To ensure equality in the workplace, especially for women, there is a responsibility and requirement for men. When men hold positions of organisational power, they are well-placed to initiate positive change, creating safer, more inclusive organisations across the board.
To help consider the best ways to do this, we’ve detailed six tips for male leaders who wish to make a positive difference in their organisation.
Tip #1: Reflect on your career
It is unlikely that you achieved your position without some form of assistance, advice, or guidance along the way. Consider the ways in which you have been supported throughout your career. Consider how you may play that role for someone else, especially concerning the career trajectory of females who may be on a similar path.
Think about times when you may have been discriminated against and how it made you feel, especially concerning others in positions of power. This level of awareness can change the way you act with subordinates who look at you in the current position of power. How can you make the experience more positive and beneficial for them?
Tip #2: Be aware of the data
The topic of equality has hundreds of global research studies from McKinsey, Catalyst, Bain & Co, The Conference Board, various universities, and more. By understanding the data and learning the facts behind why the playing field is in favour of men, you can understand the disadvantage of women better to help rectify it in your organisation.
At the same time, data and evidence demonstrating the benefits of gender-diverse organisations and where they excel in their performance can be used as a roadmap for your own change initiatives.
Tip #3: Be aware of your unconscious bias
No matter who you are, you likely have some examples of personal unconscious bias. Try to identify some of these and how they play out in your organisation. It may be difficult to think of some examples, it is unconscious after all, but with time and understanding, more can become obvious.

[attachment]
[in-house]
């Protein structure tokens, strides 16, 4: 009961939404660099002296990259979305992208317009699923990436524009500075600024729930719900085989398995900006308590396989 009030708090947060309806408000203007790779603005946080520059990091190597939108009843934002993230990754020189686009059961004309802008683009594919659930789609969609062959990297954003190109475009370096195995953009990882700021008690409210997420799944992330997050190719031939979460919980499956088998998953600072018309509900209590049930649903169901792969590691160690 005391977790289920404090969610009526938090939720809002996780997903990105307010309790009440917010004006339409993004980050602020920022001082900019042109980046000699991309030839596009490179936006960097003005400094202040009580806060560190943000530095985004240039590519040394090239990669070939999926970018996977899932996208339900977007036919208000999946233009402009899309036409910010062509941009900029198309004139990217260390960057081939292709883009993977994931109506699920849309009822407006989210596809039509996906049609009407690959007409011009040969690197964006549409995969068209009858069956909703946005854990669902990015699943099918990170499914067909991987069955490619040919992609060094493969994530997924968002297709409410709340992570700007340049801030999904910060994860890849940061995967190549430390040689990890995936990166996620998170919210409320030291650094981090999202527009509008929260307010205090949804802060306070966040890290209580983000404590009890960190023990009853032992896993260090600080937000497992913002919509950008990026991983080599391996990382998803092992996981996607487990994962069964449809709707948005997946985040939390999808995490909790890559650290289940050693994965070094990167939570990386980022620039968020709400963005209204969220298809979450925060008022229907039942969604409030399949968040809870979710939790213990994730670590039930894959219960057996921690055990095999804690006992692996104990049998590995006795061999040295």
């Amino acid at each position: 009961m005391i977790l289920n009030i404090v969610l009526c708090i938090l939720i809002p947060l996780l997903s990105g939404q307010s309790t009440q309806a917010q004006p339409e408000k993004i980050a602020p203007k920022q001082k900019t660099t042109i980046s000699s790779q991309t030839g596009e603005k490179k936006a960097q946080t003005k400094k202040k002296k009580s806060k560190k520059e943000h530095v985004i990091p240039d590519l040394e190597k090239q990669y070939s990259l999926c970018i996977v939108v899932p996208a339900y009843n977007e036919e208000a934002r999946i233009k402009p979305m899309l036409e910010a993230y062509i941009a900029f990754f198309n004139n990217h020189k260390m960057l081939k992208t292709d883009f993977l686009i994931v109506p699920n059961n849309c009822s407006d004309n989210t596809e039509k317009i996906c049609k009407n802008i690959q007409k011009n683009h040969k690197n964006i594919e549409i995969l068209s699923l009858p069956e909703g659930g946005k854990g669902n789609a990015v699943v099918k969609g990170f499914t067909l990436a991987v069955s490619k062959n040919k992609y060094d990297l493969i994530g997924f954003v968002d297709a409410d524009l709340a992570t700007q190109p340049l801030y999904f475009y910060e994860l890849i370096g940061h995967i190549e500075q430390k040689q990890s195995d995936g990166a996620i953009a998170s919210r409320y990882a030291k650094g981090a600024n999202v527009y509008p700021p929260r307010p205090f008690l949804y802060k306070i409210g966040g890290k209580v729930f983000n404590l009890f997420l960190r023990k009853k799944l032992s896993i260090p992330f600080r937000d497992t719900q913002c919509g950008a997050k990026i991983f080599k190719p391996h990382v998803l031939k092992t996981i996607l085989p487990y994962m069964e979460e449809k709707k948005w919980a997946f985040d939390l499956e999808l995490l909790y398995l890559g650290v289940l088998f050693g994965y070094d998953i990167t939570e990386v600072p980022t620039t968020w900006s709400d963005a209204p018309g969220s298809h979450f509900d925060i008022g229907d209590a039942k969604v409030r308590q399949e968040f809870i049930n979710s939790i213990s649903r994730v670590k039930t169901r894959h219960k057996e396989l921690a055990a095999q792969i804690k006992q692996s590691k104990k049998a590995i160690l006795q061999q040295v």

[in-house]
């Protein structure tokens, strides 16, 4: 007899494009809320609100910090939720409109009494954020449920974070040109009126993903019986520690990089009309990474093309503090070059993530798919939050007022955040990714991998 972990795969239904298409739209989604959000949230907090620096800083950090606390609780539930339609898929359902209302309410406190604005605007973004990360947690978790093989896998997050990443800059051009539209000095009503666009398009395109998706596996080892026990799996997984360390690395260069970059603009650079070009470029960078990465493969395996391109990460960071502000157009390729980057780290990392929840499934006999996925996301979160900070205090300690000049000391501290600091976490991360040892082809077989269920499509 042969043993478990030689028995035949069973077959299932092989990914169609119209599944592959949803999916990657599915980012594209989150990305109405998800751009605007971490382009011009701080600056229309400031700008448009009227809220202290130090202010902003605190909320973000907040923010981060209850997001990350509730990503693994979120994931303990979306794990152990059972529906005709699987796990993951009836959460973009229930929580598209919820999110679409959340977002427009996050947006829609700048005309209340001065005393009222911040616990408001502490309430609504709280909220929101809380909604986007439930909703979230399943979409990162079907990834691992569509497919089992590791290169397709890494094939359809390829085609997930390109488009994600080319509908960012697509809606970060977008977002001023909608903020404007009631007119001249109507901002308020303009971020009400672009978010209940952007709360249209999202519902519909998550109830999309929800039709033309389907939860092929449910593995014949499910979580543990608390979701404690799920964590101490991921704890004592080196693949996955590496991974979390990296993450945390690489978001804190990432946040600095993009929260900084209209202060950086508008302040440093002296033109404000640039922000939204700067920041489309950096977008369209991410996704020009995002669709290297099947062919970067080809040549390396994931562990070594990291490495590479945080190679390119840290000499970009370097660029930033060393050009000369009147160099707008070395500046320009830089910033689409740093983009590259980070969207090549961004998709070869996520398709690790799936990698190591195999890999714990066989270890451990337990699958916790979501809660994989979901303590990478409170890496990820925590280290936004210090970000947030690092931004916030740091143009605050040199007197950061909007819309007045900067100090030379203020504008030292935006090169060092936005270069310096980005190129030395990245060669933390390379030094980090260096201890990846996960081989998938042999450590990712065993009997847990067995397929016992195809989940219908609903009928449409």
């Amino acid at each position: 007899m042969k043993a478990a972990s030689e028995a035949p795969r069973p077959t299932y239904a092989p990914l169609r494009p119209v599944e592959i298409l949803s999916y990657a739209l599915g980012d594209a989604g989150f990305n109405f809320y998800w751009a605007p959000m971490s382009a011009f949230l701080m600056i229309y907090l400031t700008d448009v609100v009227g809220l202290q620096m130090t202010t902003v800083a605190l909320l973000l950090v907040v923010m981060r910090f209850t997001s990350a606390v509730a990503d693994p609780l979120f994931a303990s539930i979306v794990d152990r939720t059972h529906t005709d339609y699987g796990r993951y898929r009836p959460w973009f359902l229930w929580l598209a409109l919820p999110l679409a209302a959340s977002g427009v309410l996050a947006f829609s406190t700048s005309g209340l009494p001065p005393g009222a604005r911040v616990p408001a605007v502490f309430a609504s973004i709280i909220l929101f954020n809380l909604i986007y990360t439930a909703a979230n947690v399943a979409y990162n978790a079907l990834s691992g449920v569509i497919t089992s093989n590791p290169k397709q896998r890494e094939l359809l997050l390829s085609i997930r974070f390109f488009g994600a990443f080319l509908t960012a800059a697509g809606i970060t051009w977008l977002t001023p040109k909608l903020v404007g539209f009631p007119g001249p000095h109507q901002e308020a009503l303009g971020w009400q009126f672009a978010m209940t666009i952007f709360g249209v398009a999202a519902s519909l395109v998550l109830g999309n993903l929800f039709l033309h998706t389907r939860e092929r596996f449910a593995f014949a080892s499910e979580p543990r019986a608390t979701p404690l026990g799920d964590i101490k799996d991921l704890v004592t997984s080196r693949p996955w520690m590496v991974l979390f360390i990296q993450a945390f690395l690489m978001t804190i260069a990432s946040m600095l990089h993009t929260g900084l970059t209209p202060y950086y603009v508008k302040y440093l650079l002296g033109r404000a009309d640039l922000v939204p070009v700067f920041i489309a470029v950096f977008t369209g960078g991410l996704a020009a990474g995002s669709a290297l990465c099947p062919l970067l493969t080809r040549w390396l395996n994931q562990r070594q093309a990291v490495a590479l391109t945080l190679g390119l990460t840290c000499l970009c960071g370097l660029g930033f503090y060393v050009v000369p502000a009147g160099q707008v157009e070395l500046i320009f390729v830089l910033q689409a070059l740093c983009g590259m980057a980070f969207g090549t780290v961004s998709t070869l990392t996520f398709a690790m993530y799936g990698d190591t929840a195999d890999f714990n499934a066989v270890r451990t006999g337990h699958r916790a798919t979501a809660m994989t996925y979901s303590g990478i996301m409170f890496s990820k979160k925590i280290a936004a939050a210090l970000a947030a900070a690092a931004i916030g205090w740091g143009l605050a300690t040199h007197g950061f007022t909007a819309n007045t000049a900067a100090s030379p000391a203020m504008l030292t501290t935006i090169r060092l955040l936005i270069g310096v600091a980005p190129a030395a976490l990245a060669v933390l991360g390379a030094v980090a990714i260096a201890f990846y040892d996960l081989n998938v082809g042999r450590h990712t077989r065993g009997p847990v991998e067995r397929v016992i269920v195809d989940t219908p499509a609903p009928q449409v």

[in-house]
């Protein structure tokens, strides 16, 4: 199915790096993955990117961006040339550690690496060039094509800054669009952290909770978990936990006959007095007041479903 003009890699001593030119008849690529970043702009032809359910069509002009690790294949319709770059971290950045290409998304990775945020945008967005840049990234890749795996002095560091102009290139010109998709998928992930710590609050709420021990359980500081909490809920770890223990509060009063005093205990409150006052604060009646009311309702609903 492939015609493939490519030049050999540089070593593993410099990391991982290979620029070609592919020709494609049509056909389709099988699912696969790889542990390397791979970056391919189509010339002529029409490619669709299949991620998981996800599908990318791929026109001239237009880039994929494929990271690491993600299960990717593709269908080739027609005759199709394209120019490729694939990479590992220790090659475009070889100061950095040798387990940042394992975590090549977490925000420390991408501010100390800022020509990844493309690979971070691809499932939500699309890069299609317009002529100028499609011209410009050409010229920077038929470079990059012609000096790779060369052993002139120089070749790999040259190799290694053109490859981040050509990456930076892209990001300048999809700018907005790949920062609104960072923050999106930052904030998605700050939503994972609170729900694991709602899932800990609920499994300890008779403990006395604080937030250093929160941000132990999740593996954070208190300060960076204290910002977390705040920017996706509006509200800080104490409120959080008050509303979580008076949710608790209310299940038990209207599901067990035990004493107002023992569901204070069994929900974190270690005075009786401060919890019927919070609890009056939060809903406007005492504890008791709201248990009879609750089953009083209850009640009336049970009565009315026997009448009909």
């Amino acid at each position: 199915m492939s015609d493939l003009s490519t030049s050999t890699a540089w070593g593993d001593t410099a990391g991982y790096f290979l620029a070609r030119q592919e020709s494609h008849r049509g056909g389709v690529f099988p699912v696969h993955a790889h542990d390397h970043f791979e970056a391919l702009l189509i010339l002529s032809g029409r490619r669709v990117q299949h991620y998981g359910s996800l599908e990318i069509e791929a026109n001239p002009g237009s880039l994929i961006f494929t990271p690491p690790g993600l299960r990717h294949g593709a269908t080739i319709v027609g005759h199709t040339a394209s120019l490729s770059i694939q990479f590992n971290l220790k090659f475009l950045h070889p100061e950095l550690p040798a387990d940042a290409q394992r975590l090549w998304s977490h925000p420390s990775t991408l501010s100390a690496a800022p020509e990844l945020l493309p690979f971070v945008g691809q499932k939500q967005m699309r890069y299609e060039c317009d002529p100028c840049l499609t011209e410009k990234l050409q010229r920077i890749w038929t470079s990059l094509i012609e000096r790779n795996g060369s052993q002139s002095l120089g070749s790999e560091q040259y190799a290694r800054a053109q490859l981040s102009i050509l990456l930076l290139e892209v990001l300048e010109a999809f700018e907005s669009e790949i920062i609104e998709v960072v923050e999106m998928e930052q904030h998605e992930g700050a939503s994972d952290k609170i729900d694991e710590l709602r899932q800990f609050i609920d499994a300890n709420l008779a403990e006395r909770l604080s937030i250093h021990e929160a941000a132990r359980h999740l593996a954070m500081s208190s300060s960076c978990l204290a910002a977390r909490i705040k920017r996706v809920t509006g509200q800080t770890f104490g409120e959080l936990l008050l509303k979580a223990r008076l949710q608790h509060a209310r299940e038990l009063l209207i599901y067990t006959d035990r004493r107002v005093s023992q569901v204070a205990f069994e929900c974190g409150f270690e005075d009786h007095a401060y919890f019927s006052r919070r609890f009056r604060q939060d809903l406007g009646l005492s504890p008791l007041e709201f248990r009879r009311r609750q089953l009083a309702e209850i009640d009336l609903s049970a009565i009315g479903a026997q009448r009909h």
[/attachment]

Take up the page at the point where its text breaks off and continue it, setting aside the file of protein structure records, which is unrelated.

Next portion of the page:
The Harvard Implicit Tool for gender and careers can be a helpful way to measure unconscious bias. The key is to consider how this may affect recruitment, pay, performance reviews, and promotion decisions (if relevant to your decision-making responsibilities).
Tip #4. Be a part of the discussion
Whether you start or join the discussion about equality in your own organisation, you are making a contribution. A great starting point for this can be data from your own organisation that is a talking point about possible inequities. These may be concerning recruitment, remuneration, performance reviews, promotions, or high-value opportunities.
It can also be beneficial to join discussion groups that are outside your organisation to understand the work of others in this area.
Tip #5: Build a narrative
A compelling narrative can help explain to others why this topic is important. You can base it on the reasons why you are committed to change, the history of why it is a prevalent consideration, and the benefits of improvement.
From here, you can build an alliance of like-minded people that provide support and become a positive force for change in your organisation.
Tip #6: Commit to change
This journey will not be easy, and you will need time, effort, and focus to commit to it properly. There may be contention or backlash along the way, but as long as you commit to the journey, you will find the results are worthwhile. A mentor or a coach may be helpful to ensure you navigate any tricky patches. However, this is an important improvement for any organisation. So keep down the path to achieving equality, and reap the benefits along with everyone else in your organisation!